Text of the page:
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was printed in the December 1835 issue of the Latter Day Saints’ Messenger and Advocate. Published under the heading “Egyptian Mummies – Ancient Records,” Cowdery’s letter to Frye endeavored to set the record straight concerning “a quantity of ancient records.” After reviewing the circumstances surrounding acquisition of the artifacts and describing some papyri in detail, Cowdery observed in closing, “When the translation of these valuable documents will be completed I am unable to say; neither can I give you a probable idea how large volumes they will make. . . . Be they little or much, it must be an inestimable acquisition to our present scriptures.” (“Egyptian Mummies – Ancient Records,” LDS Messenger and Advocate, Dec. 1835, 2:223–227.)
By the time the Messenger and Advocate account was published, JS, Cowdery

3 Oct. 1806–3 Mar. 1850. Clerk, teacher, justice of the peace, lawyer, newspaper editor. Born at Wells, Rutland Co., Vermont. Son of William Cowdery and Rebecca Fuller. Raised Congregationalist. Moved to western New York and clerked at a store, ca. 1825–1828...

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, Phelps

17 Feb. 1792–7 Mar. 1872. Writer, teacher, printer, newspaper editor, publisher, postmaster, lawyer. Born at Hanover, Morris Co., New Jersey. Son of Enon Phelps and Mehitabel Goldsmith. Moved to Homer, Cortland Co., New York, 1800. Married Sally Waterman,...

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, and JS’s scribes Frederick G. Williams

28 Oct. 1787–10 Oct. 1842. Ship’s pilot, teacher, physician, justice of the peace. Born at Suffield, Hartford Co., Connecticut. Son of William Wheeler Williams and Ruth Granger. Moved to Newburg, Cuyahoga Co., Ohio, 1799. Practiced Thomsonian botanical system...

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and Warren Parrish

10 Jan. 1803–3 Jan. 1877. Clergyman, gardener. Born in New York. Son of John Parrish and Ruth Farr. Married first Elizabeth (Betsey) Patten of Westmoreland Co., New Hampshire, ca. 1822. Lived at Alexandria, Jefferson Co., New York, 1830. Purchased land at...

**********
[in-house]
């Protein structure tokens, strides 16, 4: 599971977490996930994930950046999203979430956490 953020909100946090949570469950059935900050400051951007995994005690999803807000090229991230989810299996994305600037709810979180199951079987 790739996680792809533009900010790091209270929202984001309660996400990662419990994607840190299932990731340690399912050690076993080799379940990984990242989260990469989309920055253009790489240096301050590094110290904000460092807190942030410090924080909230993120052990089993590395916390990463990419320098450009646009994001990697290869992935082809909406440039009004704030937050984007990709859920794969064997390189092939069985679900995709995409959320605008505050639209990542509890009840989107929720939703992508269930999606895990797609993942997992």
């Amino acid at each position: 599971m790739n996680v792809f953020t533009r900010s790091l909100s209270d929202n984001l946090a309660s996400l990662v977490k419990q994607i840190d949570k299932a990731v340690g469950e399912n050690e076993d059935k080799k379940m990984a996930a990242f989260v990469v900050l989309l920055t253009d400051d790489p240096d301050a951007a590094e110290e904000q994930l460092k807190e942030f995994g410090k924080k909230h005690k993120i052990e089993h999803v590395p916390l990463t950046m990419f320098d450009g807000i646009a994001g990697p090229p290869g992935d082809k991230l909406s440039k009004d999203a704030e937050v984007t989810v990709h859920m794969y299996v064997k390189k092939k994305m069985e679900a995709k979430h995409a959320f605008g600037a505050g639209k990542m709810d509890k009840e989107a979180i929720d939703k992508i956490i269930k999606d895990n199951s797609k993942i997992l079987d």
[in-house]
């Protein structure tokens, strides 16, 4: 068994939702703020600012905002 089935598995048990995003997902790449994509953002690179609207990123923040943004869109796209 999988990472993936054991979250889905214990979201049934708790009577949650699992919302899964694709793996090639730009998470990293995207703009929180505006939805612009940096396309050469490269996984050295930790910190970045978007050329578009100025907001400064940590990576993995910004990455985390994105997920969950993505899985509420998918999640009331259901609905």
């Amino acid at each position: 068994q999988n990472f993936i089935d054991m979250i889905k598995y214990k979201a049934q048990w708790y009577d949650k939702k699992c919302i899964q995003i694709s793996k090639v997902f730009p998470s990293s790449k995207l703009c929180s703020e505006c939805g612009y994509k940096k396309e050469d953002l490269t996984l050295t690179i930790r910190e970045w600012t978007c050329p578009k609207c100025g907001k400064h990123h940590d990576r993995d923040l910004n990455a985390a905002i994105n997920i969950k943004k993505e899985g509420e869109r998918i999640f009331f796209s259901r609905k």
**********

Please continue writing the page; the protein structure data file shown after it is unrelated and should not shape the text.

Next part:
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had invested portions of the previous six months working with the Egyptian materials. JS’s journal for the period from October to December 1835 contains nine entries recording activity directly associated with the Egyptian documents. One product of their endeavors was a draft transcription of what was designated the Book of Abraham, a first-person narrative recounting a portion of the life of the biblical patriarch Abraham.
The text featured here represents the Abraham text drafted in fall 1835 and is in the hand of Frederick G. Williams

28 Oct. 1787–10 Oct. 1842. Ship’s pilot, teacher, physician, justice of the peace. Born at Suffield, Hartford Co., Connecticut. Son of William Wheeler Williams and Ruth Granger. Moved to Newburg, Cuyahoga Co., Ohio, 1799. Practiced Thomsonian botanical system...

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, who served as one of JS’s scribes at that time. It consists of two pages, front and back, covering what is now referred to as Abraham 1:4−2:6 in the Pearl of Great Price. The text of the first line may be related to the Egyptian materials acquired from Chandler, but nothing definitive has been determined. The manuscript also contains nineteen Egyptian hieratic characters (a cursive form of hieroglyphics) in the left margins. These hieratic characters were taken from the papyri purchased from Chandler, but their exact significance and relationship to the text remains undetermined.
That the text is organized into paragraphs with some punctuation, and that it contains several cancellations and insertions of the sort often associated with recopying a document, suggests that it may have been transcribed from an earlier draft. The manuscript has been in the possession of The Church of Jesus Christ of Latter-day Saints since the Nauvoo period. (Hauglid, Textual History of the Book of Abraham, 64–65.)
Note: When an Egyptian hieratic character appears on the manuscript, it is represented by a stylized “H” in the transcript. The transcript of the Book of Abraham excerpt presented here is used with generous permission of the Neal A. Maxwell Institute for Religious Scholarship. It was published earlier, with some differences in style, in Brian M. Hauglid, A Textual History of the Book of Abraham: Manuscripts and Editions (Provo, UT: Neal A. Maxwell Institute for Religious Scholarship, Brigham Young University, 2010), 66–81.